Five years after it was put in the grave, the free-to-play hero shooter Gigantic is back for one weekend only, and while the game’s fans are thrilled to have even a brief opportunity to play it once again I can’t help but wonder if this is a new circle of game preservation hell.
For most of the gaming world, Gigantic kind of came and went. It ran through various alphas and betas starting in 2014 before its proper launch across PC and Xbox in 2017. Within four months of the game’s 1.0 launch, developer Motiga was shut down, and Gigantic itself was taken offline in July 2018.
While Gigantic clearly wasn’t able to draw in a large enough playerbase to keep it going, its blend of Overwatch-style hero mechanics and MOBA-inspired game modes made it a favorite among the group of players it did manage capture. Now all of those players are getting to have a bit of A Moment.
Earlier this week, former Gigantic players started to receive emails inviting them to play Gigantic once more in a “limited time throwback event” from October 5 through October 7. Much rejoicing ensued, and at this point you might mistake the Gigantic subreddit for a discussion forum on an actively-supported modern game by all the activity this weekend has stirred up.
This comeback has apparently been orchestrated by Gearbox – yes, Gearbox of Borderlands (and Battleborn) fame. The all-encompassing grasp of the Embracer Group has, well, embraced both Gigantic publisher Perfect World Entertainment and Gearbox, and now the latter is for some reason bringing back a cult classic for a single weekend.
While fans are hopeful that this weekend is the testbed for a bigger Gigantic comeback, Gearbox has been trying to keep expectations in check. In a statement to our friends at PC Gamer, Gearbox emphasizes the whole ‘limited’ thing multiple times over. “The Gigantic Throwback Event is a limited-time journey back to the world of the iconic strategic hero shooter. Gigantic fans have been invited to experience the event from Thursday, October 5 at 12pm PT to Friday, October 6 at 9pm PT. We appreciate our fans and hope they enjoy this one-time only, throwback event.”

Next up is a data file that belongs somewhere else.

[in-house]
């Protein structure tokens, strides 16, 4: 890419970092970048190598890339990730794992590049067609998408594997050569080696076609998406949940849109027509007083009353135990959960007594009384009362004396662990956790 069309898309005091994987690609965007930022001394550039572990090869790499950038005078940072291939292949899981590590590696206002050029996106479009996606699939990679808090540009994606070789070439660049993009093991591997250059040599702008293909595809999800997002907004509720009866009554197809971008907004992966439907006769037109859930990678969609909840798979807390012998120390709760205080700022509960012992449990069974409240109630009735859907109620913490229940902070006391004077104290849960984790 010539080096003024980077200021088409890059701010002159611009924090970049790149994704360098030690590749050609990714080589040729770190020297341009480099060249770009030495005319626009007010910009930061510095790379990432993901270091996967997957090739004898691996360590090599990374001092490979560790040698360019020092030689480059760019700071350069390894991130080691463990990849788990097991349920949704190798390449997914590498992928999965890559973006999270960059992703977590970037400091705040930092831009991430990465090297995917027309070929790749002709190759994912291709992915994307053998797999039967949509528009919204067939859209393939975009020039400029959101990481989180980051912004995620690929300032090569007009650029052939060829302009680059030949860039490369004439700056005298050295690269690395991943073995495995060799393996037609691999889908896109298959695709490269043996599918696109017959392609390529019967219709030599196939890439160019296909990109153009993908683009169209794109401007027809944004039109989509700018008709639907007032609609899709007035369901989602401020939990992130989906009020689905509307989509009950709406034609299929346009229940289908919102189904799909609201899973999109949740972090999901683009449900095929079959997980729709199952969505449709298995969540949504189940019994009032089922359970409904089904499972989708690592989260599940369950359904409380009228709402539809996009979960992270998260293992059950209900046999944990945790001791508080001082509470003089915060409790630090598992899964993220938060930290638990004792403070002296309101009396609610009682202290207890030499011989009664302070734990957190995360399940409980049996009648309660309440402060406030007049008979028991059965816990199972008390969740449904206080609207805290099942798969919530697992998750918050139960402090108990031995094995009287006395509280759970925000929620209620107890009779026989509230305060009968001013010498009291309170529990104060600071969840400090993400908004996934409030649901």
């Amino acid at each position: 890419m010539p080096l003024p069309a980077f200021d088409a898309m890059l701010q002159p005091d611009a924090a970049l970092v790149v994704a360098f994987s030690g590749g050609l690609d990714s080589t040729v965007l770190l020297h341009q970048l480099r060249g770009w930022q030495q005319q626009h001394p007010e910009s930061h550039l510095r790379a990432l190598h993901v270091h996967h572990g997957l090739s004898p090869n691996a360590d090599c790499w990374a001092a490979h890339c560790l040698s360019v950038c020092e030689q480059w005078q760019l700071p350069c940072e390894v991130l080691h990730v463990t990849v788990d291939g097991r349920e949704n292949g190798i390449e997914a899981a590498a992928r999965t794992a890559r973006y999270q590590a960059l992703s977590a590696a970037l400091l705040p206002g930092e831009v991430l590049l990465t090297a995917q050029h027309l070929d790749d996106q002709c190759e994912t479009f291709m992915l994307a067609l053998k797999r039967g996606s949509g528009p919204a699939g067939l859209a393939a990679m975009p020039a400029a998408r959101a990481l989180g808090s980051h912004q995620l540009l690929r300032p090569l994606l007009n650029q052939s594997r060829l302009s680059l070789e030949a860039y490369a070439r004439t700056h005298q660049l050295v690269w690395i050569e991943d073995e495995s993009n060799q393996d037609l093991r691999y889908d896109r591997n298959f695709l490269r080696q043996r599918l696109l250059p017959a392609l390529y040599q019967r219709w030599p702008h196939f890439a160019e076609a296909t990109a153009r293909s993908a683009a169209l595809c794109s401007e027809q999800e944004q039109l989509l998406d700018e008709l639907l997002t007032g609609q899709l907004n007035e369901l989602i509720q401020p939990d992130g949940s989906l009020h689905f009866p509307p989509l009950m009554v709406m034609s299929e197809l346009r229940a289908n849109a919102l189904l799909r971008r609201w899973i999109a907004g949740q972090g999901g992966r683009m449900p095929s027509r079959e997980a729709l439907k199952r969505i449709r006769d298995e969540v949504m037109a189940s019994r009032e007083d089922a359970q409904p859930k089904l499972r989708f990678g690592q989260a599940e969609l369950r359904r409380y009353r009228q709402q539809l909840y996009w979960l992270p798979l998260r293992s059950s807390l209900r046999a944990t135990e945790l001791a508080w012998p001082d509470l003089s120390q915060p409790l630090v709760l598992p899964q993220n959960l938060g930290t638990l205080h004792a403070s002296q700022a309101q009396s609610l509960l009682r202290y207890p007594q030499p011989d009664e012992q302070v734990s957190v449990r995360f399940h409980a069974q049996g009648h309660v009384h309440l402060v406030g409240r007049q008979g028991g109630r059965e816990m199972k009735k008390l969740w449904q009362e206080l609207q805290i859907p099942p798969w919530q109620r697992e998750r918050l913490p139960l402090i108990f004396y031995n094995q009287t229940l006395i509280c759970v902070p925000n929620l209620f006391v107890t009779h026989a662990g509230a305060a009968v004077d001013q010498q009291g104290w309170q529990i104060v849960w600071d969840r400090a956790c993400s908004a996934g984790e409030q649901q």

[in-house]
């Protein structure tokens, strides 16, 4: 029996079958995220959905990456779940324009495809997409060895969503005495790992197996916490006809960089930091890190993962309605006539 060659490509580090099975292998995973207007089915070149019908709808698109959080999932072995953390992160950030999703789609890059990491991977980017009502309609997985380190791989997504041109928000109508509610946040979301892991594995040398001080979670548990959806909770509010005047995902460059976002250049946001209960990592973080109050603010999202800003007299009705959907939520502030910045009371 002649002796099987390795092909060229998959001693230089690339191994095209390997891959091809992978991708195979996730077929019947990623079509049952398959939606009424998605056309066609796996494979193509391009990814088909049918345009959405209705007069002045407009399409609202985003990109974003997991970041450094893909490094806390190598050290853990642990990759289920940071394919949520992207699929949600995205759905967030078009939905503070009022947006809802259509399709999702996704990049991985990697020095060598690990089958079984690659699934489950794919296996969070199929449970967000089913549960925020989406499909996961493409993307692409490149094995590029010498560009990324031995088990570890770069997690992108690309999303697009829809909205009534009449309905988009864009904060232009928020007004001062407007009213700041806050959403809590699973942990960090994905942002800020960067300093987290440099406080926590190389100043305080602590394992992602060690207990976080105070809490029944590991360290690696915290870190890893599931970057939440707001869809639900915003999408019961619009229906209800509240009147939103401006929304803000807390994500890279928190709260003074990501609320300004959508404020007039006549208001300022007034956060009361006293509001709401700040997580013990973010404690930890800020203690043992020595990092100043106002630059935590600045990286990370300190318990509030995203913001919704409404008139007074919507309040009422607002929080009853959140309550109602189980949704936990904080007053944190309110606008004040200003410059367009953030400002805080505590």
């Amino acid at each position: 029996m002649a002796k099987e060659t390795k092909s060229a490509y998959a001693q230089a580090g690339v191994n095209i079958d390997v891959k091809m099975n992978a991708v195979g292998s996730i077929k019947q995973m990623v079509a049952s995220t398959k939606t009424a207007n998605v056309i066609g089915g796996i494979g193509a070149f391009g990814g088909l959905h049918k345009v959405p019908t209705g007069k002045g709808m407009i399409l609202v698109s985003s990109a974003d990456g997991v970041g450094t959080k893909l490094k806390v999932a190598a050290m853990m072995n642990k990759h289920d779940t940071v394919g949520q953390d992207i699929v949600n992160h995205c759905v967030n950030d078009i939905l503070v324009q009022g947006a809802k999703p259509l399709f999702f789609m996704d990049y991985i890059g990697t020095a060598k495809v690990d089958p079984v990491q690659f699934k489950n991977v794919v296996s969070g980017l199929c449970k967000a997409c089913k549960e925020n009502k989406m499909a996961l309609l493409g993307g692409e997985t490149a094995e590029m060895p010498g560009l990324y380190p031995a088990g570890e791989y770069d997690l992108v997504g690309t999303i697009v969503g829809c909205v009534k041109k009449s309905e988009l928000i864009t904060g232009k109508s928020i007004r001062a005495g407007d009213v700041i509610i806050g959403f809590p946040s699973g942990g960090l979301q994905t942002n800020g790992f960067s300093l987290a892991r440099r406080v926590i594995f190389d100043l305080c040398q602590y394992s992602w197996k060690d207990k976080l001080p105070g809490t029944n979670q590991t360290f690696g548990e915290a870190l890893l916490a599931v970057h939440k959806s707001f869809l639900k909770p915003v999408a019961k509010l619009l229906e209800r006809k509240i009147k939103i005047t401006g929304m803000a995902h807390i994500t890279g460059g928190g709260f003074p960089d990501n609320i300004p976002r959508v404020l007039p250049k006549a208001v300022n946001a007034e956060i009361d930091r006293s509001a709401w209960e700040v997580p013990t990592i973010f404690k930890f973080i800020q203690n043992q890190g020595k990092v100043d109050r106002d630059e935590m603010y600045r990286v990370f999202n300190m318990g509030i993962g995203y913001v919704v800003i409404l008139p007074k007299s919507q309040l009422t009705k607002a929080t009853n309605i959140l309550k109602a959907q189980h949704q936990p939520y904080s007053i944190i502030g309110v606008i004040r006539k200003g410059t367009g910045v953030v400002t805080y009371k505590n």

If this truly is a goodwill event meant to give the fans of a long-dead shooter something nice for a weekend, I won’t begrudge the gesture – but as we continue to try and figure out what game preservation looks like for online titles looks like, I can’t help but think this is the worst of all possible worlds.
Video game preservation is a massive topic, though most people associate the term with keeping older games readily accessible to modern audiences. Online games like Gigantic require constantly-maintained server infrastructure to keep running, and once a game is no longer making a substantial amount of money, publishers don’t really have much of an incentive to keep those servers up.
We have seen one possible way forward for online game preservation thanks to, of all things, Knockout City. Earlier this year, Knockout City launched a free Private Server Edition allowing fans to keep things running for themselves, and I can’t help but wish more games would follow suit. At a minimum, the live service titles that developers poured themselves into for years deserve more than to be forgotten when the monetization dries up, and with this kind of precedent set the ‘one weekend only’ Gigantic comeback just seems kind of cruel.
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